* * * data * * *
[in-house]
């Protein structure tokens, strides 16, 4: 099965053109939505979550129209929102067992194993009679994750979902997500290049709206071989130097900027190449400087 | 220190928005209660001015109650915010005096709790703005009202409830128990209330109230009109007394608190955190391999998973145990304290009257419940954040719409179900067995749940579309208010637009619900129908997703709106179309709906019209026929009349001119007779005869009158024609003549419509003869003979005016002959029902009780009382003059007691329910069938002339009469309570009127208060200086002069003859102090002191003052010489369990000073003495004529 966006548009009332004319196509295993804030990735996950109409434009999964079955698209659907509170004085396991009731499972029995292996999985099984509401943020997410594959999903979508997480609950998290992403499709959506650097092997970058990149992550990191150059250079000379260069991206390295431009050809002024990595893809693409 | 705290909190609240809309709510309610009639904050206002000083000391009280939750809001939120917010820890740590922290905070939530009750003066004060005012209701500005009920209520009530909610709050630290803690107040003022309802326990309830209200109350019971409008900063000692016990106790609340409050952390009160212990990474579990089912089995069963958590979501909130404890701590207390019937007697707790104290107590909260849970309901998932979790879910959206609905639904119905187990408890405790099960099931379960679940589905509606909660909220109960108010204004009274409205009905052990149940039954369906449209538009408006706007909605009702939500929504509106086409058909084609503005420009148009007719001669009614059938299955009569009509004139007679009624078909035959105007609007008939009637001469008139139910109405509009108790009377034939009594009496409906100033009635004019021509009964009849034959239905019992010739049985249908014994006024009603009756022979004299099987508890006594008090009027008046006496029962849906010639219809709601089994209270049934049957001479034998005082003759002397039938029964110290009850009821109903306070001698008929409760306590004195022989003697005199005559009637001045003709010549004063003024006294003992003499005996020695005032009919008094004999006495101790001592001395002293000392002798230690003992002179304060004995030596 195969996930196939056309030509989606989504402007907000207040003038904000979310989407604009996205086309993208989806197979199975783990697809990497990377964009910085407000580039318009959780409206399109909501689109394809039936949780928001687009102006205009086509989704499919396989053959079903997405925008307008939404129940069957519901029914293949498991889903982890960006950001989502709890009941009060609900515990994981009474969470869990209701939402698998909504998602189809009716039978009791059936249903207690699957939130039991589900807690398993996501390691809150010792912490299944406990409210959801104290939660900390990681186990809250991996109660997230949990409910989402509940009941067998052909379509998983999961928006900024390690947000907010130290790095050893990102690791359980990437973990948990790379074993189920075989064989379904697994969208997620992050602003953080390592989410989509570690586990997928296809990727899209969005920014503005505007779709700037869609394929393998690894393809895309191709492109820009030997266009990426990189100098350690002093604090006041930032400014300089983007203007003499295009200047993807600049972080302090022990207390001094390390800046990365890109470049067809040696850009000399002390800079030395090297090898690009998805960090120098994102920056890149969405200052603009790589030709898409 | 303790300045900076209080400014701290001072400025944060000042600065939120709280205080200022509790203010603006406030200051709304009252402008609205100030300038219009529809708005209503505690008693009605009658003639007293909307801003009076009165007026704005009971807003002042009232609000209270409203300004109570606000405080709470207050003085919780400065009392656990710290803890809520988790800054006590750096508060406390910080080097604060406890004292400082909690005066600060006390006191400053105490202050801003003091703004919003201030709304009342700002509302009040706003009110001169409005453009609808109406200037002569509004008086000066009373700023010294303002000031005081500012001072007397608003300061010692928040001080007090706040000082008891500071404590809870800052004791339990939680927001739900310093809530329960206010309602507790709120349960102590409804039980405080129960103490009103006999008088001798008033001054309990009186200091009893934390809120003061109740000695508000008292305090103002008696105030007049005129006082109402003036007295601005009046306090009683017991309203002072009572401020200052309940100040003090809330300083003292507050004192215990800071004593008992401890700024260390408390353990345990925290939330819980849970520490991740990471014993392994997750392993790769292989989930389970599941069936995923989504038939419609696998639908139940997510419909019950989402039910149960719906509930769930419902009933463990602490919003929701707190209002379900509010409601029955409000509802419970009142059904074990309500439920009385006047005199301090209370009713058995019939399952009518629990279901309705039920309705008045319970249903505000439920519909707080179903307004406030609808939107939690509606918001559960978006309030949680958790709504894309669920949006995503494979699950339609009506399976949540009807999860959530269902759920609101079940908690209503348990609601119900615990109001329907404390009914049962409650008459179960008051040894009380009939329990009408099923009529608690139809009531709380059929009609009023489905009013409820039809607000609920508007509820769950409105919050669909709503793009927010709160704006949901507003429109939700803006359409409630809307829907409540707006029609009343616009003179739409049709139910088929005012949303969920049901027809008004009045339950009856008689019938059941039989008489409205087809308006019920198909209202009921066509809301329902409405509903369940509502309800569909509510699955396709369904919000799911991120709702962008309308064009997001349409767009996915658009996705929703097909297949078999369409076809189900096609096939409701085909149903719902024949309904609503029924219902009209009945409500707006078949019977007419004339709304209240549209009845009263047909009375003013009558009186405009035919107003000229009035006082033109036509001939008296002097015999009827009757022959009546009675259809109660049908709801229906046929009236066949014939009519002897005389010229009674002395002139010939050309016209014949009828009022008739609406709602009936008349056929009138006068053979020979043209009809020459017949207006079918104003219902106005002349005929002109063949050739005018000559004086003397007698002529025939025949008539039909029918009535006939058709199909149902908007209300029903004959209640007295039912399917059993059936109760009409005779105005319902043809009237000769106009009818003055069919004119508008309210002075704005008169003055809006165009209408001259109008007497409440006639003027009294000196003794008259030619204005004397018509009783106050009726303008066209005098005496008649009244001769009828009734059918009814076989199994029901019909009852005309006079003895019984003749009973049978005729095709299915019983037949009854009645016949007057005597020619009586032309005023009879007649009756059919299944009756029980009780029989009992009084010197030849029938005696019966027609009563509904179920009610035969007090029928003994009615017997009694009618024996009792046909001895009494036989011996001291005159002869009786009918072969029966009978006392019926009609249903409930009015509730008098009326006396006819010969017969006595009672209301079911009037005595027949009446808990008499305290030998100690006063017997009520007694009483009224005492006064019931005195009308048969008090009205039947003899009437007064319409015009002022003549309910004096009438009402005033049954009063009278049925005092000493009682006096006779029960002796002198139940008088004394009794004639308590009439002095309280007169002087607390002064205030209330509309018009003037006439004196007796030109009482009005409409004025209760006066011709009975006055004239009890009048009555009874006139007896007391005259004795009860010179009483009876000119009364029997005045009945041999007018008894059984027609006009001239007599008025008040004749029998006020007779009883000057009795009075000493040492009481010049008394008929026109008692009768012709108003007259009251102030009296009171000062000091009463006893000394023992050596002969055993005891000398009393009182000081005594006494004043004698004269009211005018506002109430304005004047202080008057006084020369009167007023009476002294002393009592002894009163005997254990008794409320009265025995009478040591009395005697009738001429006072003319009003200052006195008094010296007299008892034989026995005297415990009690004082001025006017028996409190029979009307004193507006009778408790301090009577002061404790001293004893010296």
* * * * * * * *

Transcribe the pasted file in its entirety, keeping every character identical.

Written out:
[in-house]
């Protein structure tokens, strides 16, 4: 099965053109939505979550129209929102067992194993009679994750979902997500290049709206071989130097900027190449400087 | 220190928005209660001015109650915010005096709790703005009202409830128990209330109230009109007394608190955190391999998973145990304290009257419940954040719409179900067995749940579309208010637009619900129908997703709106179309709906019209026929009349001119007779005869009158024609003549419509003869003979005016002959029902009780009382003059007691329910069938002339009469309570009127208060200086002069003859102090002191003052010489369990000073003495004529 966006548009009332004319196509295993804030990735996950109409434009999964079955698209659907509170004085396991009731499972029995292996999985099984509401943020997410594959999903979508997480609950998290992403499709959506650097092997970058990149992550990191150059250079000379260069991206390295431009050809002024990595893809693409 | 705290909190609240809309709510309610009639904050206002000083000391009280939750809001939120917010820890740590922290905070939530009750003066004060005012209701500005009920209520009530909610709050630290803690107040003022309802326990309830209200109350019971409008900063000692016990106790609340409050952390009160212990990474579990089912089995069963958590979501909130404890701590207390019937007697707790104290107590909260849970309901998932979790879910959206609905639904119905187990408890405790099960099931379960679940589905509606909660909220109960108010204004009274409205009905052990149940039954369906449209538009408006706007909605009702939500929504509106086409058909084609503005420009148009007719001669009614059938299955009569009509004139007679009624078909035959105007609007008939009637001469008139139910109405509009108790009377034939009594009496409906100033009635004019021509009964009849034959239905019992010739049985249908014994006024009603009756022979004299099987508890006594008090009027008046006496029962849906010639219809709601089994209270049934049957001479034998005082003759002397039938029964110290009850009821109903306070001698008929409760306590004195022989003697005199005559009637001045003709010549004063003024006294003992003499005996020695005032009919008094004999006495101790001592001395002293000392002798230690003992002179304060004995030596 195969996930196939056309030509989606989504402007907000207040003038904000979310989407604009996205086309993208989806197979199975783990697809990497990377964009910085407000580039318009959780409206399109909501689109394809039936949780928001687009102006205009086509989704499919396989053959079903997405925008307008939404129940069957519901029914293949498991889903982890960006950001989502709890009941009060609900515990994981009474969470869990209701939402698998909504998602189809009716039978009791059936249903207690699957939130039991589900807690398993996501390691809150010792912490299944406990409210959801104290939660900390990681186990809250991996109660997230949990409910989402509940009941067998052909379509998983999961928006900024390690947000907010130290790095050893990102690791359980990437973990948990790379074993189920075989064989379904697994969208997620992050602003953080390592989410989509570690586990997928296809990727899209969005920014503005505007779709700037869609394929393998690894393809895309191709492109820009030997266009990426990189100098350690002093604090006041930032400014300089983007203007003499295009200047993807600049972080302090022990207390001094390390800046990365890109470049067809040696850009000399002390800079030395090297090898690009998805960090120098994102920056890149969405200052603009790589030709898409 | 303790300045900076209080400014701290001072400025944060000042600065939120709280205080200022509790203010603006406030200051709304009252402008609205100030300038219009529809708005209503505690008693009605009658003639007293909307801003009076009165007026704005009971807003002042009232609000209270409203300004109570606000405080709470207050003085919780400065009392656990710290803890809520988790800054006590750096508060406390910080080097604060406890004292400082909690005066600060006390006191400053105490202050801003003091703004919003201030709304009342700002509302009040706003009110001169409005453009609808109406200037002569509004008086000066009373700023010294303002000031005081500012001072007397608003300061010692928040001080007090706040000082008891500071404590809870800052004791339990939680927001739900310093809530329960206010309602507790709120349960102590409804039980405080129960103490009103006999008088001798008033001054309990009186200091009893934390809120003061109740000695508000008292305090103002008696105030007049005129006082109402003036007295601005009046306090009683017991309203002072009572401020200052309940100040003090809330300083003292507050004192215990800071004593008992401890700024260390408390353990345990925290939330819980849970520490991740990471014993392994997750392993790769292989989930389970599941069936995923989504038939419609696998639908139940997510419909019950989402039910149960719906509930769930419902009933463990602490919003929701707190209002379900509010409601029955409000509802419970009142059904074990309500439920009385006047005199301090209370009713058995019939399952009518629990279901309705039920309705008045319970249903505000439920519909707080179903307004406030609808939107939690509606918001559960978006309030949680958790709504894309669920949006995503494979699950339609009506399976949540009807999860959530269902759920609101079940908690209503348990609601119900615990109001329907404390009914049962409650008459179960008051040894009380009939329990009408099923009529608690139809009531709380059929009609009023489905009013409820039809607000609920508007509820769950409105919050669909709503793009927010709160704006949901507003429109939700803006359409409630809307829907409540707006029609009343616009003179739409049709139910088929005012949303969920049901027809008004009045339950009856008689019938059941039989008489409205087809308006019920198909209202009921066509809301329902409405509903369940509502309800569909509510699955396709369904919000799911991120709702962008309308064009997001349409767009996915658009996705929703097909297949078999369409076809189900096609096939409701085909149903719902024949309904609503029924219902009209009945409500707006078949019977007419004339709304209240549209009845009263047909009375003013009558009186405009035919107003000229009035006082033109036509001939008296002097015999009827009757022959009546009675259809109660049908709801229906046929009236066949014939009519002897005389010229009674002395002139010939050309016209014949009828009022008739609406709602009936008349056929009138006068053979020979043209009809020459017949207006079918104003219902106005002349005929002109063949050739005018000559004086003397007698002529025939025949008539039909029918009535006939058709199909149902908007209300029903004959209640007295039912399917059993059936109760009409005779105005319902043809009237000769106009009818003055069919004119508008309210002075704005008169003055809006165009209408001259109008007497409440006639003027009294000196003794008259030619204005004397018509009783106050009726303008066209005098005496008649009244001769009828009734059918009814076989199994029901019909009852005309006079003895019984003749009973049978005729095709299915019983037949009854009645016949007057005597020619009586032309005023009879007649009756059919299944009756029980009780029989009992009084010197030849029938005696019966027609009563509904179920009610035969007090029928003994009615017997009694009618024996009792046909001895009494036989011996001291005159002869009786009918072969029966009978006392019926009609249903409930009015509730008098009326006396006819010969017969006595009672209301079911009037005595027949009446808990008499305290030998100690006063017997009520007694009483009224005492006064019931005195009308048969008090009205039947003899009437007064319409015009002022003549309910004096009438009402005033049954009063009278049925005092000493009682006096006779029960002796002198139940008088004394009794004639308590009439002095309280007169002087607390002064205030209330509309018009003037006439004196007796030109009482009005409409004025209760006066011709009975006055004239009890009048009555009874006139007896007391005259004795009860010179009483009876000119009364029997005045009945041999007018008894059984027609006009001239007599008025008040004749029998006020007779009883000057009795009075000493040492009481010049008394008929026109008692009768012709108003007259009251102030009296009171000062000091009463006893000394023992050596002969055993005891000398009393009182000081005594006494004043004698004269009211005018506002109430304005004047202080008057006084020369009167007023009476002294002393009592002894009163005997254990008794409320009265025995009478040591009395005697009738001429006072003319009003200052006195008094010296007299008892034989026995005297415990009690004082001025006017028996409190029979009307004193507006009778408790301090009577002061404790001293004893010296």